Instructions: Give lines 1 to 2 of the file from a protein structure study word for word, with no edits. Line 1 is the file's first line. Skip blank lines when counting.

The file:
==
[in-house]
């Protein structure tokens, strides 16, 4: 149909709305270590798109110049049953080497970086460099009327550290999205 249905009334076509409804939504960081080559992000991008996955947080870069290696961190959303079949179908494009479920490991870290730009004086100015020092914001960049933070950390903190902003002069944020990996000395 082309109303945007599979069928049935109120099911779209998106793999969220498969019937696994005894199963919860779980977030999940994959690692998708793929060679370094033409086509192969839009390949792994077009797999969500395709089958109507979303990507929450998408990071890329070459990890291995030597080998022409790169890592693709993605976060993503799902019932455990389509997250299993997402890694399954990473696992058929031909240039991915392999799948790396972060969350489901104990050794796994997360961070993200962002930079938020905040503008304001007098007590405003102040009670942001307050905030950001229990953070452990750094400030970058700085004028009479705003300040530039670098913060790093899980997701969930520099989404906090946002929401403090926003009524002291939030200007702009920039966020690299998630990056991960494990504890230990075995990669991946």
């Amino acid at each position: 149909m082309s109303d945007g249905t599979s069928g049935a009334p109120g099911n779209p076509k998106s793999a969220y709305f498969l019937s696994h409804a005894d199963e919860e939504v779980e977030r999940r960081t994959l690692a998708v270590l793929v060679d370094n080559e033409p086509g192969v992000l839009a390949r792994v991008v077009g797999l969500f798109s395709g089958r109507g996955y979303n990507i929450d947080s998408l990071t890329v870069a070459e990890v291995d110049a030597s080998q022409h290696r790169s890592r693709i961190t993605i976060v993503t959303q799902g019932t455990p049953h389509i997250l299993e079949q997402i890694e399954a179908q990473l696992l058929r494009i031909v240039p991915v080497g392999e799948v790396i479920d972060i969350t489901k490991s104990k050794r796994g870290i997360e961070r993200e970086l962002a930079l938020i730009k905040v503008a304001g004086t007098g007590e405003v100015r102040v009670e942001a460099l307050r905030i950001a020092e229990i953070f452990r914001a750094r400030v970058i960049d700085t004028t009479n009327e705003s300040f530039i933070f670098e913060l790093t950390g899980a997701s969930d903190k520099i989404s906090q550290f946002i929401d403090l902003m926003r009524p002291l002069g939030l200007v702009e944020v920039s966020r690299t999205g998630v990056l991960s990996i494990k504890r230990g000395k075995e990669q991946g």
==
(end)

[in-house]
């Protein structure tokens, strides 16, 4: 149909709305270590798109110049049953080497970086460099009327550290999205 249905009334076509409804939504960081080559992000991008996955947080870069290696961190959303079949179908494009479920490991870290730009004086100015020092914001960049933070950390903190902003002069944020990996000395 082309109303945007599979069928049935109120099911779209998106793999969220498969019937696994005894199963919860779980977030999940994959690692998708793929060679370094033409086509192969839009390949792994077009797999969500395709089958109507979303990507929450998408990071890329070459990890291995030597080998022409790169890592693709993605976060993503799902019932455990389509997250299993997402890694399954990473696992058929031909240039991915392999799948790396972060969350489901104990050794796994997360961070993200962002930079938020905040503008304001007098007590405003102040009670942001307050905030950001229990953070452990750094400030970058700085004028009479705003300040530039670098913060790093899980997701969930520099989404906090946002929401403090926003009524002291939030200007702009920039966020690299998630990056991960494990504890230990075995990669991946």